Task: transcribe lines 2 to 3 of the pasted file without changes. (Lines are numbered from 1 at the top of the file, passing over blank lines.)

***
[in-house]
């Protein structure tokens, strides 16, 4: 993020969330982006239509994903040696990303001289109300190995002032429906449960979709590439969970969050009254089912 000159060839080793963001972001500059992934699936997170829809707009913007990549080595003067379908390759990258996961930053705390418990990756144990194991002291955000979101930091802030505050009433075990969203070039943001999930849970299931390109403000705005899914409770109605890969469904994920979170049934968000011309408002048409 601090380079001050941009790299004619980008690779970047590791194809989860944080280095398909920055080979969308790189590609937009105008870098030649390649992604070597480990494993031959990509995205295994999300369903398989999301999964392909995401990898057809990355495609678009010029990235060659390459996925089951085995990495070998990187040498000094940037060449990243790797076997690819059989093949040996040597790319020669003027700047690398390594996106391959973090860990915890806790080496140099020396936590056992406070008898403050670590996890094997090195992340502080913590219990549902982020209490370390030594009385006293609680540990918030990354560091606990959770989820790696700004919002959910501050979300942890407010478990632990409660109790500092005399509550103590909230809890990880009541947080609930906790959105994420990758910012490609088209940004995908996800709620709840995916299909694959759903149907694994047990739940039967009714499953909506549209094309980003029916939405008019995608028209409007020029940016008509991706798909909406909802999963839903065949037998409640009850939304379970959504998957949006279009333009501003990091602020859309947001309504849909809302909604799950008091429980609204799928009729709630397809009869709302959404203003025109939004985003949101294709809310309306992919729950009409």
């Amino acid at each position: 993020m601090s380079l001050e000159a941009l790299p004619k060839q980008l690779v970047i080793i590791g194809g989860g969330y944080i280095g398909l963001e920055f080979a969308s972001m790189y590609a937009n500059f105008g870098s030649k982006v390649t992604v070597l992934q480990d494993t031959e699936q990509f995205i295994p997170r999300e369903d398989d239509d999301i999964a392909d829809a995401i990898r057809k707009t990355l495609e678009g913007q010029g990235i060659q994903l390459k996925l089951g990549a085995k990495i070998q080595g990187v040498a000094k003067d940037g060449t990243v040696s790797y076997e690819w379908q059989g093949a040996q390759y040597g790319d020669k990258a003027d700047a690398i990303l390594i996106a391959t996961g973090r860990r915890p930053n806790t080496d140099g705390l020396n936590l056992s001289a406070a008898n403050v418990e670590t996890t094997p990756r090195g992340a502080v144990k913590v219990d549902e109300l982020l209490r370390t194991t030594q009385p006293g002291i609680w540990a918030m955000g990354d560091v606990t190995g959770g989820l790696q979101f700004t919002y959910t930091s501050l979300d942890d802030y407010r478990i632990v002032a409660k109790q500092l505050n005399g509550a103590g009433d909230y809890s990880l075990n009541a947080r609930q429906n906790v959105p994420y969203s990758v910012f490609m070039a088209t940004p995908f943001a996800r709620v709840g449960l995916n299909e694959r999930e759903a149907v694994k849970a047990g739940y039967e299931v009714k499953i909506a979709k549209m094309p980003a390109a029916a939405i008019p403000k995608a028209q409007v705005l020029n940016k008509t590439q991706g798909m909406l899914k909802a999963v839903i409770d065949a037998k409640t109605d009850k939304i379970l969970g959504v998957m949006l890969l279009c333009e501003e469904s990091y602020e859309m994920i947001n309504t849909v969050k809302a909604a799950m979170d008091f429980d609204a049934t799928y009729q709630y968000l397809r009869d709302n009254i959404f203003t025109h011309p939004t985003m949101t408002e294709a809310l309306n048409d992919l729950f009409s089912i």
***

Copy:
């Protein structure tokens, strides 16, 4: 993020969330982006239509994903040696990303001289109300190995002032429906449960979709590439969970969050009254089912 000159060839080793963001972001500059992934699936997170829809707009913007990549080595003067379908390759990258996961930053705390418990990756144990194991002291955000979101930091802030505050009433075990969203070039943001999930849970299931390109403000705005899914409770109605890969469904994920979170049934968000011309408002048409 601090380079001050941009790299004619980008690779970047590791194809989860944080280095398909920055080979969308790189590609937009105008870098030649390649992604070597480990494993031959990509995205295994999300369903398989999301999964392909995401990898057809990355495609678009010029990235060659390459996925089951085995990495070998990187040498000094940037060449990243790797076997690819059989093949040996040597790319020669003027700047690398390594996106391959973090860990915890806790080496140099020396936590056992406070008898403050670590996890094997090195992340502080913590219990549902982020209490370390030594009385006293609680540990918030990354560091606990959770989820790696700004919002959910501050979300942890407010478990632990409660109790500092005399509550103590909230809890990880009541947080609930906790959105994420990758910012490609088209940004995908996800709620709840995916299909694959759903149907694994047990739940039967009714499953909506549209094309980003029916939405008019995608028209409007020029940016008509991706798909909406909802999963839903065949037998409640009850939304379970959504998957949006279009333009501003990091602020859309947001309504849909809302909604799950008091429980609204799928009729709630397809009869709302959404203003025109939004985003949101294709809310309306992919729950009409």
């Amino acid at each position: 993020m601090s380079l001050e000159a941009l790299p004619k060839q980008l690779v970047i080793i590791g194809g989860g969330y944080i280095g398909l963001e920055f080979a969308s972001m790189y590609a937009n500059f105008g870098s030649k982006v390649t992604v070597l992934q480990d494993t031959e699936q990509f995205i295994p997170r999300e369903d398989d239509d999301i999964a392909d829809a995401i990898r057809k707009t990355l495609e678009g913007q010029g990235i060659q994903l390459k996925l089951g990549a085995k990495i070998q080595g990187v040498a000094k003067d940037g060449t990243v040696s790797y076997e690819w379908q059989g093949a040996q390759y040597g790319d020669k990258a003027d700047a690398i990303l390594i996106a391959t996961g973090r860990r915890p930053n806790t080496d140099g705390l020396n936590l056992s001289a406070a008898n403050v418990e670590t996890t094997p990756r090195g992340a502080v144990k913590v219990d549902e109300l982020l209490r370390t194991t030594q009385p006293g002291i609680w540990a918030m955000g990354d560091v606990t190995g959770g989820l790696q979101f700004t919002y959910t930091s501050l979300d942890d802030y407010r478990i632990v002032a409660k109790q500092l505050n005399g509550a103590g009433d909230y809890s990880l075990n009541a947080r609930q429906n906790v959105p994420y969203s990758v910012f490609m070039a088209t940004p995908f943001a996800r709620v709840g449960l995916n299909e694959r999930e759903a149907v694994k849970a047990g739940y039967e299931v009714k499953i909506a979709k549209m094309p980003a390109a029916a939405i008019p403000k995608a028209q409007v705005l020029n940016k008509t590439q991706g798909m909406l899914k909802a999963v839903i409770d065949a037998k409640t109605d009850k939304i379970l969970g959504v998957m949006l890969l279009c333009e501003e469904s990091y602020e859309m994920i947001n309504t849909v969050k809302a909604a799950m979170d008091f429980d609204a049934t799928y009729q709630y968000l397809r009869d709302n009254i959404f203003t025109h011309p939004t985003m949101t408002e294709a809310l309306n048409d992919l729950f009409s089912i």